I can give you one example, although there are many, of one such microproject in India, a library and recreation room for girls residing at a shelter home in West Bengal, India. Many of the girls at the home had been rescued from red light areas in West Bengal. Some were victims of trafficking. This group of 32 girls were attending a mainstream government school. The girls proposed, and the project funded, a purchase of books and games for a shelter library and recreation room. The books purchased included books about human trafficking, health and hygiene, sexual abuse, as well as charts and diagrams on parts of the body. Management of the library and recreation room was the responsibility of the youth.
Here's a quote from the project proposal:
We have experienced the bitter realities of life in red light areas as victims of sexual abuse. We are therefore keen to develop our knowledge in order to help protect other children in similar situations. We would also like to use this knowledge to improve our lives.
The cost of the project was $215 U.S.
This effort to involve youth in South Asia to combat sexual exploitation has encountered some problems, so let me present to you some of the difficulties that have been encountered.
One of them was simply a difficulty in gaining access or entry to government shelter homes. There was a bureaucracy, and the process often proved to be long and arduous. A second difficulty was that concepts of youth participation were new to the region and were sometimes perceived as disruptive. Third, teaching children that they have a voice and rights can sometimes lead them to express dissatisfaction with their current environment and care, which, as you can imagine, sometimes was not well received by the host organizations.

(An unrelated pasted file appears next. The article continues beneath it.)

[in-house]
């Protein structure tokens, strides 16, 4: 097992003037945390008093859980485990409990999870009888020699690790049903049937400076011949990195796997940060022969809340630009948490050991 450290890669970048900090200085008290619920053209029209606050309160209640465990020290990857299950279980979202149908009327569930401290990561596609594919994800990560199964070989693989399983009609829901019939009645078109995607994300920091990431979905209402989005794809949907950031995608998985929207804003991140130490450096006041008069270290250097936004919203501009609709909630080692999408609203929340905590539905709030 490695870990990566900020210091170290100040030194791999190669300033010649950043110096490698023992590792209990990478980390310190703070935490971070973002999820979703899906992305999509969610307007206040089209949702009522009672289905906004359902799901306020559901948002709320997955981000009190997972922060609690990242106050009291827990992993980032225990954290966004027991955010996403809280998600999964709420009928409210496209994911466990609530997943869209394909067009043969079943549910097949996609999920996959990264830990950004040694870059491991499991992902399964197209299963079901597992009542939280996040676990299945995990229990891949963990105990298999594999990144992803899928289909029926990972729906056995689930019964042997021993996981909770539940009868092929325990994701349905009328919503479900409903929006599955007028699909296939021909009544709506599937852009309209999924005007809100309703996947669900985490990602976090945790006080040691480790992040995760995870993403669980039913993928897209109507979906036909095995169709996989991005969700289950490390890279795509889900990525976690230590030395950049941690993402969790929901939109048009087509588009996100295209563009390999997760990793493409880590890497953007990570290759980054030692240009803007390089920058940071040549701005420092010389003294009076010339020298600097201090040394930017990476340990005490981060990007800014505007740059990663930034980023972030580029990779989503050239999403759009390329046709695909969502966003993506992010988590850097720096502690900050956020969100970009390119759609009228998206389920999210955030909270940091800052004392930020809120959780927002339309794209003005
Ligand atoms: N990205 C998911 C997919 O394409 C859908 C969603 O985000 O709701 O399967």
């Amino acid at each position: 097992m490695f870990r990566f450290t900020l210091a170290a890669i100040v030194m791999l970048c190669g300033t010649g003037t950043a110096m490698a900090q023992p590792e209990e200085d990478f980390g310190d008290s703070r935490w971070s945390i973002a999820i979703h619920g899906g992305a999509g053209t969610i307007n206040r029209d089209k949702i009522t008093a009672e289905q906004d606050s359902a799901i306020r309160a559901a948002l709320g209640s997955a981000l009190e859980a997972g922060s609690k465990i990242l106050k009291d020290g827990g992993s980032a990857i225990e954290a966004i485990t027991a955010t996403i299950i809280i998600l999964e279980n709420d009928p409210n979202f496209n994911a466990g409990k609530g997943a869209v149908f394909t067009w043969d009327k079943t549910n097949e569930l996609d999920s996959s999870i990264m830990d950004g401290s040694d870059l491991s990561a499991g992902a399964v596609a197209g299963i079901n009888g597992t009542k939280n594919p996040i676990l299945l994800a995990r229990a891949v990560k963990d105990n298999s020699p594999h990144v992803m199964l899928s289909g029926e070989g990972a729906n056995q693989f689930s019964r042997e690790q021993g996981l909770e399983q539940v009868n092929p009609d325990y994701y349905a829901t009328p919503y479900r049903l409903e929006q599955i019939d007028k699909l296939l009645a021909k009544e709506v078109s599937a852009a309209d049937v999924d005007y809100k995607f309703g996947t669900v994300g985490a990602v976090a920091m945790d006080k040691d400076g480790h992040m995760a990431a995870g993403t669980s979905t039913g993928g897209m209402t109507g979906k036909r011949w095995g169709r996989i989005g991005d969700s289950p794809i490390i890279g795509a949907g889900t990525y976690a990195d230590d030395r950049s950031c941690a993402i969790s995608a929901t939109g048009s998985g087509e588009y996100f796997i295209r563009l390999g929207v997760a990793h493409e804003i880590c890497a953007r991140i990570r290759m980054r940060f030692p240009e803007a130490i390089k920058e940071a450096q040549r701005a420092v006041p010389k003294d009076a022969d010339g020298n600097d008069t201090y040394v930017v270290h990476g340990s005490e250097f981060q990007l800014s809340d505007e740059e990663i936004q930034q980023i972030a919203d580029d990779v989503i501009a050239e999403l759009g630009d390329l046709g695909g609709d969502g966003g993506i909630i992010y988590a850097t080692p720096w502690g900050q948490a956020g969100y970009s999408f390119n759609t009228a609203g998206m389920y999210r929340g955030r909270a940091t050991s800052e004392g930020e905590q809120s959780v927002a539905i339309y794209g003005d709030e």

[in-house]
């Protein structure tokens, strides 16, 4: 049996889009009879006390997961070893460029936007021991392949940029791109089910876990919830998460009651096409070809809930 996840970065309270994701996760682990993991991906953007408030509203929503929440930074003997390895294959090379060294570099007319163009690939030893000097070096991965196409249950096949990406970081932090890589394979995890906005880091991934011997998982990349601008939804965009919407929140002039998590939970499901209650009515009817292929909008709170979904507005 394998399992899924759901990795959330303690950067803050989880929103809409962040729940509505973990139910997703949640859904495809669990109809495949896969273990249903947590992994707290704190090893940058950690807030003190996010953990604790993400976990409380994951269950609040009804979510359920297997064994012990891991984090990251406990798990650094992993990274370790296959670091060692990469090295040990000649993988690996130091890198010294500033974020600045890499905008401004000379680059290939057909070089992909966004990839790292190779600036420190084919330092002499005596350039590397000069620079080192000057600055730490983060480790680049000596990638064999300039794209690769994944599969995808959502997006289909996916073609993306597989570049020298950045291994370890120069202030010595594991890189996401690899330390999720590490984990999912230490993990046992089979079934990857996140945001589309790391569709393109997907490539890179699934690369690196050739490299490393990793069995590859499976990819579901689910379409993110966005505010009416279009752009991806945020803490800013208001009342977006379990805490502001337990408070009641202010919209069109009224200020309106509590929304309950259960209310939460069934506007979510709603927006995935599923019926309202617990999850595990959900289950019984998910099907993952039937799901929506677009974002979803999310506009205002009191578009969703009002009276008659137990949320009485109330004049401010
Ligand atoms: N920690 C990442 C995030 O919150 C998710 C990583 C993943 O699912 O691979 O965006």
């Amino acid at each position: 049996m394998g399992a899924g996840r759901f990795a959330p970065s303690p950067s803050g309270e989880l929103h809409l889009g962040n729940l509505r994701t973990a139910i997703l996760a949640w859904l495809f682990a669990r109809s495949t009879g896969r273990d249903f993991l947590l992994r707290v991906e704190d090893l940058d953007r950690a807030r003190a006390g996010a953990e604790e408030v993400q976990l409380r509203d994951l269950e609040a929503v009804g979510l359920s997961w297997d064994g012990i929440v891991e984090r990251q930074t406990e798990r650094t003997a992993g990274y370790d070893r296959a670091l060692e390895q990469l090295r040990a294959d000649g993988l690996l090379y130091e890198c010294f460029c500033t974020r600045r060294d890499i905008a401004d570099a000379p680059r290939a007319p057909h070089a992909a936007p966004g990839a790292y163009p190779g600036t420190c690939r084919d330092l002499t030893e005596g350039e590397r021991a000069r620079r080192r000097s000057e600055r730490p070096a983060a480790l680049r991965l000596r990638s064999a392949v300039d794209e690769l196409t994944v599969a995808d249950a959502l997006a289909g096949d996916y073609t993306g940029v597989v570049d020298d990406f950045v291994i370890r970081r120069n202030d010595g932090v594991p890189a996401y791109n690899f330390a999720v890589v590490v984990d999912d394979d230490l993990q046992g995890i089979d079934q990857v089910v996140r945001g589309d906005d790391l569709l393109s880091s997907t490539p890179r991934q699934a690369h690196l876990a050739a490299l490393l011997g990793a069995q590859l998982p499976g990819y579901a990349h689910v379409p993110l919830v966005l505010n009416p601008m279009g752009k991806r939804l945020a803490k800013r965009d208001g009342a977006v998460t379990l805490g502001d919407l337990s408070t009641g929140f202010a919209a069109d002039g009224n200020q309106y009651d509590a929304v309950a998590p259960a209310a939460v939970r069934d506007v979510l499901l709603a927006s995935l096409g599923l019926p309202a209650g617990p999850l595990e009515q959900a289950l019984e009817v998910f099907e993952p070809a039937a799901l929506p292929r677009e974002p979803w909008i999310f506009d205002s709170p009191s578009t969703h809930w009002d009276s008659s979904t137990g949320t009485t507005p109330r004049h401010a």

The caregivers training project was the first time that many caregivers of child victims of sexual exploitation had ever received any type of training on this matter. This made it necessary to build a basic review of these concepts into all training activities and outreach efforts, starting from zero, which required additional time and resources. The lack of prior training motivated training participants to request additional follow-up training on basic sexual exploitation issues and principles of psychosocial rehabilitation, yet the project wasn't funded for this subsequent follow-up training.
The project team experienced difficulty identifying qualified consultants to lead the peer support and media and advocacy training, especially in Bangladesh and Nepal. Lack of understanding of concepts of peer support and media and advocacy made it necessary for ECPAT to organize “train the trainer” sessions. Yet again, this was outside of the budget that was projected for the projects. More time and resources needed to be invested to develop partnerships with smaller, local organizations.
Finally, in terms of these difficulties, an integrated network of community-based organizations working with commercial sexual exploitation of children and trafficking issues needed to be developed.
All this, and more, can be found online. Details of projects funded and their evaluation are in publicly accessible documents. The general message I would convey to the subcommittee, when recommending what can be done to combat child sexual abuse in South Asia, is to involve the children. Do not just recommend what can be done for children; recommend what can be done in partnership with children.
Those were my prepared remarks. I appreciate the committee's looking into this issue, which from my perspective is a very serious one and deserves your attention.